When you purchase through links on our site, we may earn an affiliate commission. Here’s how it works.

German state decides to move away from Microsoft to Linux and LibreOffice

The LibreOffice logo on a green background

In a significant shift towards open-source software, the northern German state of Schleswig-Holstein has announced its decision to move 30,000 government computers away from Microsoft Windows and Office 365 to using Linux and LibreOffice (as well as other open-source software). This follows a successful pilot project in the region and follows the recent announcement that the European Commission's use of Microsoft 365 breaches data protection law.

We first heard about the state's plan to switch to Linux several years ago, it said at the time that it wanted to transition over by 2027 - a date we are quickly approaching.

The main benefits that the local government sees from making this change is to reduce the licensing costs associated with Microsoft's suite of products, committing to data sovereignty by not transferring personal data outside the EU or European Economic Area (EEA), and by supporting the Open Document Format (ODF), it will continue to maintain compatibility with other platforms and applications.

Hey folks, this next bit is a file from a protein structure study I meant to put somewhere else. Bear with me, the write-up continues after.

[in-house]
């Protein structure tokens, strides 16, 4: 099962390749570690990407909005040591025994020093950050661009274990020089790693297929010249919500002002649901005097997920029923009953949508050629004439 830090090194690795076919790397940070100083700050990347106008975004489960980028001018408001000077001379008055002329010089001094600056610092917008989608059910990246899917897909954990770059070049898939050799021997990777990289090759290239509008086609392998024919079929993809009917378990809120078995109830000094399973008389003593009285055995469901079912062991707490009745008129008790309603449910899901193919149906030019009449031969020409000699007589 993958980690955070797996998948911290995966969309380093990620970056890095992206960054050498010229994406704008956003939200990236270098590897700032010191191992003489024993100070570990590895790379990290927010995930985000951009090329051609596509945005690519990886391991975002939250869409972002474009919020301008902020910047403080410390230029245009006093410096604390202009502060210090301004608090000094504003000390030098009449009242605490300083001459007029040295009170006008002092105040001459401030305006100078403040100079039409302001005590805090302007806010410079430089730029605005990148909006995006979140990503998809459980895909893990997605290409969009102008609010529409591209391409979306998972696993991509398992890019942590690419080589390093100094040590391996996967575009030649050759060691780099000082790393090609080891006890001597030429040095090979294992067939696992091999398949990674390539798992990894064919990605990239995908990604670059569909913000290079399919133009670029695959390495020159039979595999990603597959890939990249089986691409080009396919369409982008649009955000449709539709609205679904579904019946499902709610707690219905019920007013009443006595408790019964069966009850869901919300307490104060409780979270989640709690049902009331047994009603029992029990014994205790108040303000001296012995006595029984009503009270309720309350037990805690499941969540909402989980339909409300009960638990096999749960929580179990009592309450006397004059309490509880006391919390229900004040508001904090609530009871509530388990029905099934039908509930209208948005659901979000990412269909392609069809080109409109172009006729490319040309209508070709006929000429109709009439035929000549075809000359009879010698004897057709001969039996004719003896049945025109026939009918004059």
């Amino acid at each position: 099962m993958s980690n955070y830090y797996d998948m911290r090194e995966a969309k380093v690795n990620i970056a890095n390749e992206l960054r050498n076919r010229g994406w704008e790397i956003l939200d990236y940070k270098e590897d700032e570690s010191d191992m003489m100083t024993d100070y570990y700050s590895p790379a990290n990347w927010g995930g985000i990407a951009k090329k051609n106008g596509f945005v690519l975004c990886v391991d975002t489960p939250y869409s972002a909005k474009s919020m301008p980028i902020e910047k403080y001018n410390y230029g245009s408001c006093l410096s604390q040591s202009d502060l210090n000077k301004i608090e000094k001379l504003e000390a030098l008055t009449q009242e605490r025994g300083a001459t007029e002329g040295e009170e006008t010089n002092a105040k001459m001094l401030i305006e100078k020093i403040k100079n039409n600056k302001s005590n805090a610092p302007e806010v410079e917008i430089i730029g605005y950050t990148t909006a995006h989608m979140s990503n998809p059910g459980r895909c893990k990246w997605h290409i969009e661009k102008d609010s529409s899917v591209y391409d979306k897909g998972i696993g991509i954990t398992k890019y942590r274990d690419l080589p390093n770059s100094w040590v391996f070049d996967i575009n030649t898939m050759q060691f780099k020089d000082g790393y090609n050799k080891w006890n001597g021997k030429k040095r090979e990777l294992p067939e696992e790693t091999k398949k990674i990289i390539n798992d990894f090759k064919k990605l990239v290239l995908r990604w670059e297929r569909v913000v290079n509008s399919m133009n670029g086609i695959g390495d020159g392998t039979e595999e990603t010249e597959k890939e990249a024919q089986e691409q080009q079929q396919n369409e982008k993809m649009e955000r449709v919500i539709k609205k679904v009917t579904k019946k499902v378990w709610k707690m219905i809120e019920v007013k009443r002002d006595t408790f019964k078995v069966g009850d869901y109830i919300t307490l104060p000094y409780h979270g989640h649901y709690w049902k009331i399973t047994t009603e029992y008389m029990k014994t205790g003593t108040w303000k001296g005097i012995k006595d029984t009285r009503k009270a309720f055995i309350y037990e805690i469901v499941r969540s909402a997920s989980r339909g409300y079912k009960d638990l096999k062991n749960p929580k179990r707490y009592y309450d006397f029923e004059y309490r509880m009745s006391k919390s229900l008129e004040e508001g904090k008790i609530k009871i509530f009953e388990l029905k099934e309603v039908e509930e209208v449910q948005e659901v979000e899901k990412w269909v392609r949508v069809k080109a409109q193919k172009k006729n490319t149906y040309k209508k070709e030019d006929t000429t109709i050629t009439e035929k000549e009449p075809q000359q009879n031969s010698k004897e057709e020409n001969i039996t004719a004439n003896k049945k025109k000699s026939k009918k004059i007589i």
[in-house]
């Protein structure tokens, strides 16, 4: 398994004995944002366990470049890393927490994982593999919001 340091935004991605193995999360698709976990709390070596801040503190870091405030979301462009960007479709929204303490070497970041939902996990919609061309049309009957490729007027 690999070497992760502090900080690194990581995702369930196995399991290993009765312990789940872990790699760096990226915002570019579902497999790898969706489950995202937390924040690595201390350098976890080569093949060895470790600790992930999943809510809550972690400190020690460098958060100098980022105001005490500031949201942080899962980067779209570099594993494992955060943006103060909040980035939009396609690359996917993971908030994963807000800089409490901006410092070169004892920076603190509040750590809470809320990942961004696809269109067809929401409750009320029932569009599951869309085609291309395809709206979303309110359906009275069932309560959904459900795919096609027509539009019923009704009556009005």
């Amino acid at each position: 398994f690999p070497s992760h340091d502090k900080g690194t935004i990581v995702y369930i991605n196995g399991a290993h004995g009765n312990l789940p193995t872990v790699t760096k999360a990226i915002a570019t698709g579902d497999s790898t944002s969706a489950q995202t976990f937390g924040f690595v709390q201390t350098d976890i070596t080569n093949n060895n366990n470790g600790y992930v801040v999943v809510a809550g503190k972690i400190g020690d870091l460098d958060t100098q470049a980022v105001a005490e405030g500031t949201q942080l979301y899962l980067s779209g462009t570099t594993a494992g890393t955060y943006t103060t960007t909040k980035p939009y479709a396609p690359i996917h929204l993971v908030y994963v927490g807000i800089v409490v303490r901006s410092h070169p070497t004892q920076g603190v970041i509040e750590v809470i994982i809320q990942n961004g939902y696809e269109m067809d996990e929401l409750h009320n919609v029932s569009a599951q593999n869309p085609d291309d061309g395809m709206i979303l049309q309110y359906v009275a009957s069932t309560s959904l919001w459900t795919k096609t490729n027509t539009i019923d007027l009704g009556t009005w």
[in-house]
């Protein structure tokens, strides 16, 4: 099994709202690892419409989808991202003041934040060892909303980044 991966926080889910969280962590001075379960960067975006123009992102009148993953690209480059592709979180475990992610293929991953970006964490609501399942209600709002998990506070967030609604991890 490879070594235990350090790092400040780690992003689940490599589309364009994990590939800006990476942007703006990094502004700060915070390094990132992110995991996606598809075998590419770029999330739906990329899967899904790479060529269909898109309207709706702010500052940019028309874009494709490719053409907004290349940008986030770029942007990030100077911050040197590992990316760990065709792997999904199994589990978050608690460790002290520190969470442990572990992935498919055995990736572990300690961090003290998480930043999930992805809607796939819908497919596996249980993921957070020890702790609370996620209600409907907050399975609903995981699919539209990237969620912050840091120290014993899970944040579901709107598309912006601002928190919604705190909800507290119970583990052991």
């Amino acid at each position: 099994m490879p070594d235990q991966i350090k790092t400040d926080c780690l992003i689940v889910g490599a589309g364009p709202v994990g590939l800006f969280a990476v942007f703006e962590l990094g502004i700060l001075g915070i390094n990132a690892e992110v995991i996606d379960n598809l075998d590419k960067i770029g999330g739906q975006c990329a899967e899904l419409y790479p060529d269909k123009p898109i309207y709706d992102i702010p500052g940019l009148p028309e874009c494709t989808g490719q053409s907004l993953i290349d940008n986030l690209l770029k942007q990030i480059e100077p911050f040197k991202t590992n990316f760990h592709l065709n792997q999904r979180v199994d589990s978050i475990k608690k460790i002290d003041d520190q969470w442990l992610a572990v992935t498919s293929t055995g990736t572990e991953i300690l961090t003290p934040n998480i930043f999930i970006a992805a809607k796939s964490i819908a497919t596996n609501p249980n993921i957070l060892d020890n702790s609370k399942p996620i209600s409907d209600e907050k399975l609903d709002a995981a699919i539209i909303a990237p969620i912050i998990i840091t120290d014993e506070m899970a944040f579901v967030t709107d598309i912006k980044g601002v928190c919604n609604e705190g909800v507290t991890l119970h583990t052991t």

The region's homepage contains the full announcement (in German), however the Minister-President had the following to say:

Independent, sustainable, secure: Schleswig-Holstein will be a digital pioneer region and the first German state to introduce a digitally sovereign IT workplace in its state administration. With a cabinet decision to introduce the open-source software LibreOffice as the standard office solution across the board, the government has given the go-ahead for the first step towards complete digital sovereignty in the state, with further steps to follow.

This announcement has the potential to set a precedent for other governing bodies to switch away from Microsoft's suite, and it's likely that all eyes will be on the transition to see how smooth it is. While LibreOffice utilises a familiar design and interface to long-time users of Microsoft's products, there will still be some differences that will require training and education of users of these computers either within the administrative functions, or in public spaces such as libraries.

Currently, there are a few Microsoft products for which the local government cannot find an open-source alternative such as Microsoft Active Directory, as such it is looking to conceive and develop an open source based directory service which will replace this in the future.

Source: The Document Foundation

Report a problem with article
Alpha Skip-Ahead graphic
Next Article

New Xbox Alpha Skip-Ahead update brings more controller improvements

A late prototype of the Windows 10 stock wallpaper found in a leaked Windows 11 build
Previous Article

Windows 10 will have separate prices for extended security updates for regular users

Join the conversation!

Login or Sign Up to read and post a comment.

19 Comments - Add comment